Visit the Forum Gallery at : www.http://forumgallery.com/

Six New World Auction Records Set at Christie’s NY sale of Impressionist & Modern Art

Posted: 30 May 2012 11:38 PM PDT

artwork: Claude Monet (1840-1926) - Le Pont du chemin de fer à Argenteuil - Signed 'Claude Monet' (lower left) Oil on canvas - 60 x 98.4 cm. - Painted in 1873 - Photo courtesy of Christie's

NEW YORK CITY - The evening's sale of Impressionist and Modern Art at Christie's New York totaled $277,276,000/£140,749,239/€178,887,742, Christie's third highest result ever for the category. The auction featured particularly strong results for both 19th and 20th century paintings and sculpture created by some of the leading masters of art history. The sale was 82% sold by value, 76% sold by lot.

The Cleveland Museum of Art Presents Prints From the John Bonedrake Donation

Posted: 30 May 2012 11:37 PM PDT

artwork: Louis Haghe - "Egypt and Nubia, Volume III: Approach of the Simoon. Desert at Gizeh (after David Roberts)", 1849 - Color lithograph - 47.6 x 63.5 cm. Collection of the Cleveland Museum of Art. On view in "A Passion for Prints: The John Bonebrake Donation" until January 29th 2012.

Cleveland, Ohio.- The Cleveland Museum of Art is pleased to present "A Passion for Prints: The John Bonebrake Donation" on view at the museum through January 29th 2012. "A Passion for Prints: The John Bonebrake Donation" features a selection of nearly 60 prints from the collection of John Corwin Bonebrake (1918-2011). John became a devoted print collector after joining the Print Club of Cleveland in 1961. An architect, John began by choosing images of cathedrals, castles, and other structures, but soon broadened his outlook to include a wide range of material. His outstanding collection of about 1,000 19th- and 20th-century graphics includes figural subjects as well as landscapes and works of historical interest executed in a range of printmaking techniques. Knowing his collection would eventually be donated to the museum, John sometimes made acquisitions to enhance strengths and fill gaps in the CMA's print collection.

Museum in Leuven Opens with New Building and Rogier van der Weyden Exhibition

Posted: 30 May 2012 11:34 PM PDT

artwork: Rogier van der Weyden - St Joseph, c. 1445 - © M-Leuven Oil on oak panel, 21 x 18,3 cm. / Museu Calouste Gulbenkian, Lisbon

LEUVEN, BELGIUM.- In 2002 the City of Leuven decided that the Vander Kelen-Mertens municipal museum should be substantially enlarged and adapted to meet modern-day requirements. In 2004 an international competition was launched and from the short-list of five the jury chose the Stéphane Beel firm of architects which has international experience of museum architecture. Stéphane Beel's past achievements include the Central Museum in Utrecht (1994/99) and the Rubens' House pavilion in Antwerp (1997). Current projects include extending the deSingel arts centre in Antwerp and renovating the Royal Museum for Central African in Tervuren.

The City Gallery Prague is Staging a Retrospective of Václav Radimský

Posted: 30 May 2012 11:32 PM PDT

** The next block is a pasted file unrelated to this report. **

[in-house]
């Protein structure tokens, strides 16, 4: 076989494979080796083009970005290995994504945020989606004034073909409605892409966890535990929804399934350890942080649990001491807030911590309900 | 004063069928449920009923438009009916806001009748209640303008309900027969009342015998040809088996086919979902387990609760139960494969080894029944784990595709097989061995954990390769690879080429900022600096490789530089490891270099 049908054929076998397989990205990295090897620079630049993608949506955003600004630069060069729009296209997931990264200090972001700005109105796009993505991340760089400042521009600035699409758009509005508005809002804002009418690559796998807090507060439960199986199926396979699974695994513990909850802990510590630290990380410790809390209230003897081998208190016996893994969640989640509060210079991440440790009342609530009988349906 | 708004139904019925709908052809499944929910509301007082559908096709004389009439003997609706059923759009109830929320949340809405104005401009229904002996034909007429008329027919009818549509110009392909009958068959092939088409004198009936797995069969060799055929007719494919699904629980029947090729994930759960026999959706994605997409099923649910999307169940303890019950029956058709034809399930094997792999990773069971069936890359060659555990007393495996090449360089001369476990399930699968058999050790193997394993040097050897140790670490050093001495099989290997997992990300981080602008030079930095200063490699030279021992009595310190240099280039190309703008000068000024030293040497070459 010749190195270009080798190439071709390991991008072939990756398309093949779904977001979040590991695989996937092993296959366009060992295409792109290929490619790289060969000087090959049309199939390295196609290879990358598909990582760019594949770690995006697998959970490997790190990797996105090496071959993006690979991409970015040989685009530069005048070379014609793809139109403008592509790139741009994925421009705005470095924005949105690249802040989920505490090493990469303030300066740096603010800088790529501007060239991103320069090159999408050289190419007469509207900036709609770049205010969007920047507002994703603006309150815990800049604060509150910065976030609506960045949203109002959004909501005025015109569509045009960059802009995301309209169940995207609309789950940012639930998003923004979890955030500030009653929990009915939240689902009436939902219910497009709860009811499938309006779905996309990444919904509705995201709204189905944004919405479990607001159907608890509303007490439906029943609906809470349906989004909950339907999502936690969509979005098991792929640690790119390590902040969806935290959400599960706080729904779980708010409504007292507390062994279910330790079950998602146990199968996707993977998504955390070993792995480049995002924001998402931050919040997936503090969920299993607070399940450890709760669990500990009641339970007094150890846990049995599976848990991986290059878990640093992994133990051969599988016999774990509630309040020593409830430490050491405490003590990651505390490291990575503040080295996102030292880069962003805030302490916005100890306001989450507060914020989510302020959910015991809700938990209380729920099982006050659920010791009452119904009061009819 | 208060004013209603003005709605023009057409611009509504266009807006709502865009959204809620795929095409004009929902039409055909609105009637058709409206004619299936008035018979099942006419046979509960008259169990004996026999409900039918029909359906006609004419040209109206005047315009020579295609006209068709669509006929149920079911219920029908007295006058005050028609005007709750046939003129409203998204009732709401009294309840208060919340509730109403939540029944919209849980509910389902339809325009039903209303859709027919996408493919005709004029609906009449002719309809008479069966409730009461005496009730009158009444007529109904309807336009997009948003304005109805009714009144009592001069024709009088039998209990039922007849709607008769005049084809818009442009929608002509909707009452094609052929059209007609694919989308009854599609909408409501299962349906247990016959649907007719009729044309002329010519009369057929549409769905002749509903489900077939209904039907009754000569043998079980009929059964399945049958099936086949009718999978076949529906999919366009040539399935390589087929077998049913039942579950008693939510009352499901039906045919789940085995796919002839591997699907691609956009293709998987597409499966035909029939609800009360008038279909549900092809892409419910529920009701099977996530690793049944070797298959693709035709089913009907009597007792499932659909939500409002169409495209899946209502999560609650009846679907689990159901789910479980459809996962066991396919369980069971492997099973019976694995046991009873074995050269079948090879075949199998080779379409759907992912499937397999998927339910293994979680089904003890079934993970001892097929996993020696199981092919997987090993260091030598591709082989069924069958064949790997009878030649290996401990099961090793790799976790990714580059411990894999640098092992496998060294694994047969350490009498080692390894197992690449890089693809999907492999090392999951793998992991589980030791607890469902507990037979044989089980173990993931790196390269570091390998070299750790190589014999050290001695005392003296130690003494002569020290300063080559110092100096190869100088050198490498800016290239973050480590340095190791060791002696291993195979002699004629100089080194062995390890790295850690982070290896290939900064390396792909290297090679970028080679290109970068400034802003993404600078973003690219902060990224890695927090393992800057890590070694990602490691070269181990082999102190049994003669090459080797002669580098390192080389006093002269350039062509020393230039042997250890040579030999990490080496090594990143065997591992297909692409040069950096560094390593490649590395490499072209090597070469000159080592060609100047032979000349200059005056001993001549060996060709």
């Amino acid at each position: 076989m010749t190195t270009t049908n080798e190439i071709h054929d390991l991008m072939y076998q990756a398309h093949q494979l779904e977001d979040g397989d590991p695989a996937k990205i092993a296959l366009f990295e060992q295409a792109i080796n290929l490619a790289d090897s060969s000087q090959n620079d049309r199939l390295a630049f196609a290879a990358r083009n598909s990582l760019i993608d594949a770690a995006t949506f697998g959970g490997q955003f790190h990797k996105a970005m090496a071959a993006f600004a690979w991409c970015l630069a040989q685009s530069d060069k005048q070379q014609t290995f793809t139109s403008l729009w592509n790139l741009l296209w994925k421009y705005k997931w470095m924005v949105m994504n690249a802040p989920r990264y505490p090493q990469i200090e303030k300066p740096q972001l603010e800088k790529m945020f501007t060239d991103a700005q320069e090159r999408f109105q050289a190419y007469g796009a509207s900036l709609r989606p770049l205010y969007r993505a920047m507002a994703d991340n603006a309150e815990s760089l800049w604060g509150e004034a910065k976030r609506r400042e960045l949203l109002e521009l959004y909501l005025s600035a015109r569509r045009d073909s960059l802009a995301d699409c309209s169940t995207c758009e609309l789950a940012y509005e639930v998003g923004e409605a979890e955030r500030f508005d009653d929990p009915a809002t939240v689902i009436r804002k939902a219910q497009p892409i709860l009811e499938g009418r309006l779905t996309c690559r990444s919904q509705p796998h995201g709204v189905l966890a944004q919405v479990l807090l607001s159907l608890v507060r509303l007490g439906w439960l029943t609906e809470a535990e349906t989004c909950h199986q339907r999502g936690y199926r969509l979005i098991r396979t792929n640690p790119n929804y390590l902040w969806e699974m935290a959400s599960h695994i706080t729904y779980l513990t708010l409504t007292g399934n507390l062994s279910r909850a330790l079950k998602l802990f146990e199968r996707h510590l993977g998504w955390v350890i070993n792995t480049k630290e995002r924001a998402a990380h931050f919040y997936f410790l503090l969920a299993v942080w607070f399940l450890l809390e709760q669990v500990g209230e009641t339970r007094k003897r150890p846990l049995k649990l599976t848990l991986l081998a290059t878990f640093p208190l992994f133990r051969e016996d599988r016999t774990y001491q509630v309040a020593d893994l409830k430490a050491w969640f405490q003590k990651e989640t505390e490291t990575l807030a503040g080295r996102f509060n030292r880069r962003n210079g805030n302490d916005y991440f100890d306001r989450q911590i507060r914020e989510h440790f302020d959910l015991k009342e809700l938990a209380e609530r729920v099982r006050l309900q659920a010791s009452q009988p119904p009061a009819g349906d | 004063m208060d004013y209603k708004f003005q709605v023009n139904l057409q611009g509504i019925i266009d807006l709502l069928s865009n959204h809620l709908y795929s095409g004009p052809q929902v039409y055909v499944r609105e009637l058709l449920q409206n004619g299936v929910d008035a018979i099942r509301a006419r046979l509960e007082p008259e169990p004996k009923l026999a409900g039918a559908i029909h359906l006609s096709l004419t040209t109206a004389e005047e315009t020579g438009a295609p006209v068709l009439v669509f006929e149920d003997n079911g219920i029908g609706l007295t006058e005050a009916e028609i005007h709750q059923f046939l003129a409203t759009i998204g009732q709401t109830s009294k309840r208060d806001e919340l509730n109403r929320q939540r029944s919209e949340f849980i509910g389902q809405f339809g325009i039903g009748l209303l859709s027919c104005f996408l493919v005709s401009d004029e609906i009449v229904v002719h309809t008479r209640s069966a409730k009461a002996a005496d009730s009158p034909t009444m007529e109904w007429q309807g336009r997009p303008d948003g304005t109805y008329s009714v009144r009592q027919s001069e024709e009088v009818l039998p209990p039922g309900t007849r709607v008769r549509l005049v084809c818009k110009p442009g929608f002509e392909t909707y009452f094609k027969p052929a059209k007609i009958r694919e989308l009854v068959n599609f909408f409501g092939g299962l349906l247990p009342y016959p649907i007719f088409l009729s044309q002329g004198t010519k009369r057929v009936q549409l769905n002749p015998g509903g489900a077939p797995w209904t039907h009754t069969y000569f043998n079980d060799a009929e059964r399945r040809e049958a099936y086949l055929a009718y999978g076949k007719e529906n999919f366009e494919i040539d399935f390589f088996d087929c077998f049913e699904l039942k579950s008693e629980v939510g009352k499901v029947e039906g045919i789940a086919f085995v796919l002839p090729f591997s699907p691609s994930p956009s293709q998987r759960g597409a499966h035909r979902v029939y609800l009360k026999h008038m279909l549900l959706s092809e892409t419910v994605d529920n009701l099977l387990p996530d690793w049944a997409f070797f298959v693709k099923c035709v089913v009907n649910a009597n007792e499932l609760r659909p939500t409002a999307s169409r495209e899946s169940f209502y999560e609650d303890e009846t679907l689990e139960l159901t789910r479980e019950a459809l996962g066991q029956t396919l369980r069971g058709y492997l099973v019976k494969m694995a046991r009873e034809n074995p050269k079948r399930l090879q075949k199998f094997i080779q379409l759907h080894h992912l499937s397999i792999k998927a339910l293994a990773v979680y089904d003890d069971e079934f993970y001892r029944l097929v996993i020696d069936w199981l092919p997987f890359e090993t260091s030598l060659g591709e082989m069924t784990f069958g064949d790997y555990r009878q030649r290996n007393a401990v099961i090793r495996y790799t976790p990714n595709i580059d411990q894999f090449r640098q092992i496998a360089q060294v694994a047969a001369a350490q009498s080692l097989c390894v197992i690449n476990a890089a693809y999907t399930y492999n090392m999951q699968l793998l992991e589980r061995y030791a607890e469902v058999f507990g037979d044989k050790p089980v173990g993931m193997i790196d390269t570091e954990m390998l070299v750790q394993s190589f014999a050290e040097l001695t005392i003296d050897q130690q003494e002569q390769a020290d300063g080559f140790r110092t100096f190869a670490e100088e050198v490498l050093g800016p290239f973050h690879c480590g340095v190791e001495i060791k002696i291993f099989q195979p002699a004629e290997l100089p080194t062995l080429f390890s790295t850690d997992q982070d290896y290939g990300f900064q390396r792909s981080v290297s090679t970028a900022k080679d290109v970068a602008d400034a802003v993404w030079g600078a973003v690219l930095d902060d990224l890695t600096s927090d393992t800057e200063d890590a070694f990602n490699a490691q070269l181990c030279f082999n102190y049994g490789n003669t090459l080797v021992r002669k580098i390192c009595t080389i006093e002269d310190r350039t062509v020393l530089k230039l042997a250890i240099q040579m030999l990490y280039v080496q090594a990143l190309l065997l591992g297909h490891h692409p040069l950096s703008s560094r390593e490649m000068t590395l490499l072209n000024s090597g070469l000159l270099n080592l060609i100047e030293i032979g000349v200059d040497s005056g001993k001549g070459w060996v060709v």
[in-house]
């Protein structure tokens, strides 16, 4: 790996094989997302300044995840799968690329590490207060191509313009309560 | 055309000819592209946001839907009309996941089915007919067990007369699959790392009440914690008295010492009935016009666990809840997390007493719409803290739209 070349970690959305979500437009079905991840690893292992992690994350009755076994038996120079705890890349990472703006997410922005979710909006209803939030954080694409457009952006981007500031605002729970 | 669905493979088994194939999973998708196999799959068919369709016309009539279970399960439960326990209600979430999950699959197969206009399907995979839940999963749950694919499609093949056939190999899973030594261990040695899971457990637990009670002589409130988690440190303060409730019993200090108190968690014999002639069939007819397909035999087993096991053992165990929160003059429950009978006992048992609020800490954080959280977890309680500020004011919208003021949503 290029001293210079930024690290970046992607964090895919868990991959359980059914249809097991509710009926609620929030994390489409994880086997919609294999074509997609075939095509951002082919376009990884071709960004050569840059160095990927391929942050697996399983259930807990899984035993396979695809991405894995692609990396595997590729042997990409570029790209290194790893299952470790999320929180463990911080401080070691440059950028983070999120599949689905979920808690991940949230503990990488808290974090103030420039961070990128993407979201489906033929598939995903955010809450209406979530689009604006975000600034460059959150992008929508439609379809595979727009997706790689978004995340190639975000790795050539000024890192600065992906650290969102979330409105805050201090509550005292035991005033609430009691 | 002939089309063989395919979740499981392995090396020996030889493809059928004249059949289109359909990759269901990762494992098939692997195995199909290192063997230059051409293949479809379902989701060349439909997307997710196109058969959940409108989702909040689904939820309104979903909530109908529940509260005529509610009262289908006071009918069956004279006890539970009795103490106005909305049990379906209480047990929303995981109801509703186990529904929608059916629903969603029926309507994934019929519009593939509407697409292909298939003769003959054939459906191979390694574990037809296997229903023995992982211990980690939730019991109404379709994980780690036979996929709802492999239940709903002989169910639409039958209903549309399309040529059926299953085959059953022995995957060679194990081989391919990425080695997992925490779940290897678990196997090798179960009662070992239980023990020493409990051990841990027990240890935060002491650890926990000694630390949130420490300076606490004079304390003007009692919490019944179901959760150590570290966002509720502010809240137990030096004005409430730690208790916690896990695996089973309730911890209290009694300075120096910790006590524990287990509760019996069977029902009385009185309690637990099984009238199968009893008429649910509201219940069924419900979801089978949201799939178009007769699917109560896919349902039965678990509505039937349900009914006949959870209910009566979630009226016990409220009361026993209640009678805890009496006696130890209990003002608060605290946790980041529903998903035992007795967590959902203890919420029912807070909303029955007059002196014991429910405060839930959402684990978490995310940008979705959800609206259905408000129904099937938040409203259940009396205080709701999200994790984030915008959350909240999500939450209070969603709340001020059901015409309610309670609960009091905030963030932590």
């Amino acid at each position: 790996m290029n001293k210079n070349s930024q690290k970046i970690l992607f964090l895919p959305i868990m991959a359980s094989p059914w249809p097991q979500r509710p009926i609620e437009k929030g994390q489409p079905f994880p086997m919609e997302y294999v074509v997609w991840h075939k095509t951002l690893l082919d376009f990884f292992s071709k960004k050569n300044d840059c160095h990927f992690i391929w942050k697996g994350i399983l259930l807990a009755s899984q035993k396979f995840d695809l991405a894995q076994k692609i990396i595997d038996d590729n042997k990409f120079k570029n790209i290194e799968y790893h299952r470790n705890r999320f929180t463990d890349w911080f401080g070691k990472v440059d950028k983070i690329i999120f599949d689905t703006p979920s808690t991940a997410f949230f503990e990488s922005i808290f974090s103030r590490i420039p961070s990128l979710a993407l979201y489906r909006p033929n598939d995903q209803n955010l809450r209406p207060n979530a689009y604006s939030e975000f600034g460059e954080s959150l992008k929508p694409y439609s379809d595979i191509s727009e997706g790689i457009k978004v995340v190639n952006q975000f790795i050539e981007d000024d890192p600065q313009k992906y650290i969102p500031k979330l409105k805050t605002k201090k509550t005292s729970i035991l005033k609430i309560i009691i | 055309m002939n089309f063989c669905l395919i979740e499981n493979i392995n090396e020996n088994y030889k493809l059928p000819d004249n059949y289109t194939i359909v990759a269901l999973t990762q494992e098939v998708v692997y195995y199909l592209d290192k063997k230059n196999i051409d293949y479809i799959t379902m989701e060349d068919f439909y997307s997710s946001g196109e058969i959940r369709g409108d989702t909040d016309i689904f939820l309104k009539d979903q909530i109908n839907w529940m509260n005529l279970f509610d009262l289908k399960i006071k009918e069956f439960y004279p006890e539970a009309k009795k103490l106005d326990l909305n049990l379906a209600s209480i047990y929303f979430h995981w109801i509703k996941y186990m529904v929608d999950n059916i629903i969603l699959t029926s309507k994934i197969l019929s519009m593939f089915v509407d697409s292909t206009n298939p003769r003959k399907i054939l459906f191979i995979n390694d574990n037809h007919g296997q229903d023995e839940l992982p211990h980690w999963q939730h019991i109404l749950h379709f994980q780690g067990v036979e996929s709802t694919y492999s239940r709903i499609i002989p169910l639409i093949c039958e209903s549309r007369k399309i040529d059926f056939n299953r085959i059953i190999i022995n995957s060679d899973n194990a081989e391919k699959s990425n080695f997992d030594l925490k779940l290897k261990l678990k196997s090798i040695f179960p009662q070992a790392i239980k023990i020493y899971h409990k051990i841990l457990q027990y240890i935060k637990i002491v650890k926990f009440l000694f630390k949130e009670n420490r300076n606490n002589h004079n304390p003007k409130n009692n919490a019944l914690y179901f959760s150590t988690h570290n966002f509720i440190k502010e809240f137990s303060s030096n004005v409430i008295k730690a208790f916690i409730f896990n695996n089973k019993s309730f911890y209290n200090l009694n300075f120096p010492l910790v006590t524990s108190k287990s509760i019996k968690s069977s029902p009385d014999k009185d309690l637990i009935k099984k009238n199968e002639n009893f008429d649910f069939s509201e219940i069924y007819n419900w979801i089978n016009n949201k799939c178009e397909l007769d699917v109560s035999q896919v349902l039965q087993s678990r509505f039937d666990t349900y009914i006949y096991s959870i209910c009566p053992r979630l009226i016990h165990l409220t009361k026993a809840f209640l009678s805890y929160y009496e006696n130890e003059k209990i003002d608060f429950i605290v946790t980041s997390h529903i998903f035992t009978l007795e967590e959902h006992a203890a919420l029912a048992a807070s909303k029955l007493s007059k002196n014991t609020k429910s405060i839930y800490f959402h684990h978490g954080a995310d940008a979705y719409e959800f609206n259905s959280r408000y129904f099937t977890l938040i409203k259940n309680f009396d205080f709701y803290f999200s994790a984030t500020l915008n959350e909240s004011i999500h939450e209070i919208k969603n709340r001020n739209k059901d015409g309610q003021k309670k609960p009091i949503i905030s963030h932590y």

artwork: Vaclav Radimsky - "Grazing (Brook in Giverny in Normandy, Autumn Mood)", circa 1899 - Oil on canvas - 110 x 180 cm. - Courtesy of Gallery Kodl. \ On view at the City Gallery Prague in  "Vaclav Radimsky (1867 - 1946)" until February 5th 2012.

Prague.- Earlier this year, sixty-five years had elapsed since the death of the landscapist Václav Radimský, and in the year 2012, one hundred and forty-five years will have passed from his birth. To mark these two anniversaries, City Gallery Prague is staging a major retrospective of his work in the galleries of the Municipal Library, and Arbor vitae is publishing Radimský´s first comprehensive monograph. "Vaclav Radimsky (1867 - 1946)" is on view through February 5th 2012. The present exhibition brings together around two hundred paintings, with a special place being assigned to the triptych "View of Kolín", a grandiose work of three by eight-and-a-half metres. Here, it also marks a watershed between the section featuring pictures created in France, and the part showing works painted by Radimský after his return to Bohemia.

Václav Radimský was a member of the first generation of Czech Impressionist. Unlike most of his peers who embraced the Impressionist style, however, he was not a pupil of Julius Marák. Rather, he studied at Eduard von Lichtenfels´ private school of landscape painting in Vienna, which he followed up by a brief stint with Eduard Schleich in Munich, before setting out for Paris in 1888. At the behest of the painter Zdenka Braunerová he moved to Barbizon, probably in 1891, where he made a first-hand acquaintance with French Impressionist painting, and in particular with the output of Claude Monet and Camille Pissarro which he took as his model. Monet, by then a celebrated artist, lived in Giverny, surrounded by a large colony of painters who had gathered there from around the globe. From 1895 they were joined by a Czech artist with an Austrian passport: Václav Radimský. Like the majority of artists based in Giverny, Radimský was initially lodged at the hotel Baudy, then took a house in town, and eventually settled in a disused flour-mill which he purchased in the village of Le Goulet. He set up his studio there, and also used a dinghy at anchor on the Seine as a floating studio, and in which he would reportedly be occasionally joined by Monet. It was there that Radimský did an extensive series of views of the Seine in different seasons of the year.